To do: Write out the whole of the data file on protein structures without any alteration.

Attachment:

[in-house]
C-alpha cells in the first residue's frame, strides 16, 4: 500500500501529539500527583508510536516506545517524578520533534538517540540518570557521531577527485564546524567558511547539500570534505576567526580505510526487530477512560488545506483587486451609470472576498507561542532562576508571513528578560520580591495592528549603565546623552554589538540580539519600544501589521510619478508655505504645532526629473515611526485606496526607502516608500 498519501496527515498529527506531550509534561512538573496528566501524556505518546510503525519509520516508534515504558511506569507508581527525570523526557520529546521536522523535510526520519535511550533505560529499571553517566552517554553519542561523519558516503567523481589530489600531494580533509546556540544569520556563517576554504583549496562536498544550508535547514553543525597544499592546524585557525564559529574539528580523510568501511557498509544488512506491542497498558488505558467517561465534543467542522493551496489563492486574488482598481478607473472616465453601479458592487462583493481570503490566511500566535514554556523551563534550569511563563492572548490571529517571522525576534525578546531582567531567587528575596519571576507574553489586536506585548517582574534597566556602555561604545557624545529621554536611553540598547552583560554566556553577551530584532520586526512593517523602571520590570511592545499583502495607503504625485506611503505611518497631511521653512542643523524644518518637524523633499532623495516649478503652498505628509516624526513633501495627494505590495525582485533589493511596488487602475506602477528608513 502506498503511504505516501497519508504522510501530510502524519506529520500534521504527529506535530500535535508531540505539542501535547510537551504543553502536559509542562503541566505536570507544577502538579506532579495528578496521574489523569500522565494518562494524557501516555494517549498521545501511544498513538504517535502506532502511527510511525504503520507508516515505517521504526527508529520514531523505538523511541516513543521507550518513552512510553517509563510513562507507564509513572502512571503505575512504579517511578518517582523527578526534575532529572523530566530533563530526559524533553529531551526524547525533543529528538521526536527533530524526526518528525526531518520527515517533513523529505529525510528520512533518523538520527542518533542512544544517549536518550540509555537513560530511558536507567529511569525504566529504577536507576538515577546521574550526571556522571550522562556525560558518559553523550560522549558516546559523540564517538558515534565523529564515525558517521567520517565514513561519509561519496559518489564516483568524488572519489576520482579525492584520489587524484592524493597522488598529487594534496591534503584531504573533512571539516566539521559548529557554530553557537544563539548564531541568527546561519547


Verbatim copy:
[in-house]
C-alpha cells in the first residue's frame, strides 16, 4: 500500500501529539500527583508510536516506545517524578520533534538517540540518570557521531577527485564546524567558511547539500570534505576567526580505510526487530477512560488545506483587486451609470472576498507561542532562576508571513528578560520580591495592528549603565546623552554589538540580539519600544501589521510619478508655505504645532526629473515611526485606496526607502516608500 498519501496527515498529527506531550509534561512538573496528566501524556505518546510503525519509520516508534515504558511506569507508581527525570523526557520529546521536522523535510526520519535511550533505560529499571553517566552517554553519542561523519558516503567523481589530489600531494580533509546556540544569520556563517576554504583549496562536498544550508535547514553543525597544499592546524585557525564559529574539528580523510568501511557498509544488512506491542497498558488505558467517561465534543467542522493551496489563492486574488482598481478607473472616465453601479458592487462583493481570503490566511500566535514554556523551563534550569511563563492572548490571529517571522525576534525578546531582567531567587528575596519571576507574553489586536506585548517582574534597566556602555561604545557624545529621554536611553540598547552583560554566556553577551530584532520586526512593517523602571520590570511592545499583502495607503504625485506611503505611518497631511521653512542643523524644518518637524523633499532623495516649478503652498505628509516624526513633501495627494505590495525582485533589493511596488487602475506602477528608513 502506498503511504505516501497519508504522510501530510502524519506529520500534521504527529506535530500535535508531540505539542501535547510537551504543553502536559509542562503541566505536570507544577502538579506532579495528578496521574489523569500522565494518562494524557501516555494517549498521545501511544498513538504517535502506532502511527510511525504503520507508516515505517521504526527508529520514531523505538523511541516513543521507550518513552512510553517509563510513562507507564509513572502512571503505575512504579517511578518517582523527578526534575532529572523530566530533563530526559524533553529531551526524547525533543529528538521526536527533530524526526518528525526531518520527515517533513523529505529525510528520512533518523538520527542518533542512544544517549536518550540509555537513560530511558536507567529511569525504566529504577536507576538515577546521574550526571556522571550522562556525560558518559553523550560522549558516546559523540564517538558515534565523529564515525558517521567520517565514513561519509561519496559518489564516483568524488572519489576520482579525492584520489587524484592524493597522488598529487594534496591534503584531504573533512571539516566539521559548529557554530553557537544563539548564531541568527546561519547